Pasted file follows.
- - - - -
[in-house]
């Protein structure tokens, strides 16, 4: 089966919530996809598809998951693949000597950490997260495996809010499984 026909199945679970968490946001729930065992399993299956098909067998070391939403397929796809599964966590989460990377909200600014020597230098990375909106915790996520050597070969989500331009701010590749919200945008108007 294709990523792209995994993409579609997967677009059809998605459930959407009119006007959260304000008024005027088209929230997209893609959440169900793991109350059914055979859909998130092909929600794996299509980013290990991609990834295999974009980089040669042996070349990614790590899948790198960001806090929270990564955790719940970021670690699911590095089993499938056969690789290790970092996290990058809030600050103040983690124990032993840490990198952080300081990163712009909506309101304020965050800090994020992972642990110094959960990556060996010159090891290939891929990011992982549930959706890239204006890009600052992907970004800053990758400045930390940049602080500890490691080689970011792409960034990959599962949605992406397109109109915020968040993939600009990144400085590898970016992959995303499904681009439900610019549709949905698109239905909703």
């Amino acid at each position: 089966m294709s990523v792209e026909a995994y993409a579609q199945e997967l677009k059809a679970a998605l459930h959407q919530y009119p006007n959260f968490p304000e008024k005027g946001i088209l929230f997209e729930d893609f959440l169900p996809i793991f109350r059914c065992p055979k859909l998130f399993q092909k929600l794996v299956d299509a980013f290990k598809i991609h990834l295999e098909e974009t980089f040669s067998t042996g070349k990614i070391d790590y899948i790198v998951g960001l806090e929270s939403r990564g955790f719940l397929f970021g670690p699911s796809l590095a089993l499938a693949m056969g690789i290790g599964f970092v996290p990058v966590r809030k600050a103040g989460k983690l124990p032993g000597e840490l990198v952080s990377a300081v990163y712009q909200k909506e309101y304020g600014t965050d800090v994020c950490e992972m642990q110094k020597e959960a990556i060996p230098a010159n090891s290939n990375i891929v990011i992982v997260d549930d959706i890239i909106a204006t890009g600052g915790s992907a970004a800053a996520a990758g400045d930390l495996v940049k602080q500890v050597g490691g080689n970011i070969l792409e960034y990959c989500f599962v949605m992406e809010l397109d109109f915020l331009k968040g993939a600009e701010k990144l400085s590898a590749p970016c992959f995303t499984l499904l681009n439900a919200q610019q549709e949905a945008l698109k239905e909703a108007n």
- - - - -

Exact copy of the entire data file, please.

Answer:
[in-house]
């Protein structure tokens, strides 16, 4: 089966919530996809598809998951693949000597950490997260495996809010499984 026909199945679970968490946001729930065992399993299956098909067998070391939403397929796809599964966590989460990377909200600014020597230098990375909106915790996520050597070969989500331009701010590749919200945008108007 294709990523792209995994993409579609997967677009059809998605459930959407009119006007959260304000008024005027088209929230997209893609959440169900793991109350059914055979859909998130092909929600794996299509980013290990991609990834295999974009980089040669042996070349990614790590899948790198960001806090929270990564955790719940970021670690699911590095089993499938056969690789290790970092996290990058809030600050103040983690124990032993840490990198952080300081990163712009909506309101304020965050800090994020992972642990110094959960990556060996010159090891290939891929990011992982549930959706890239204006890009600052992907970004800053990758400045930390940049602080500890490691080689970011792409960034990959599962949605992406397109109109915020968040993939600009990144400085590898970016992959995303499904681009439900610019549709949905698109239905909703």
């Amino acid at each position: 089966m294709s990523v792209e026909a995994y993409a579609q199945e997967l677009k059809a679970a998605l459930h959407q919530y009119p006007n959260f968490p304000e008024k005027g946001i088209l929230f997209e729930d893609f959440l169900p996809i793991f109350r059914c065992p055979k859909l998130f399993q092909k929600l794996v299956d299509a980013f290990k598809i991609h990834l295999e098909e974009t980089f040669s067998t042996g070349k990614i070391d790590y899948i790198v998951g960001l806090e929270s939403r990564g955790f719940l397929f970021g670690p699911s796809l590095a089993l499938a693949m056969g690789i290790g599964f970092v996290p990058v966590r809030k600050a103040g989460k983690l124990p032993g000597e840490l990198v952080s990377a300081v990163y712009q909200k909506e309101y304020g600014t965050d800090v994020c950490e992972m642990q110094k020597e959960a990556i060996p230098a010159n090891s290939n990375i891929v990011i992982v997260d549930d959706i890239i909106a204006t890009g600052g915790s992907a970004a800053a996520a990758g400045d930390l495996v940049k602080q500890v050597g490691g080689n970011i070969l792409e960034y990959c989500f599962v949605m992406e809010l397109d109109f915020l331009k968040g993939a600009e701010k990144l400085s590898a590749p970016c992959f995303t499984l499904l681009n439900a919200q610019q549709e949905a945008l698109k239905e909703a108007n």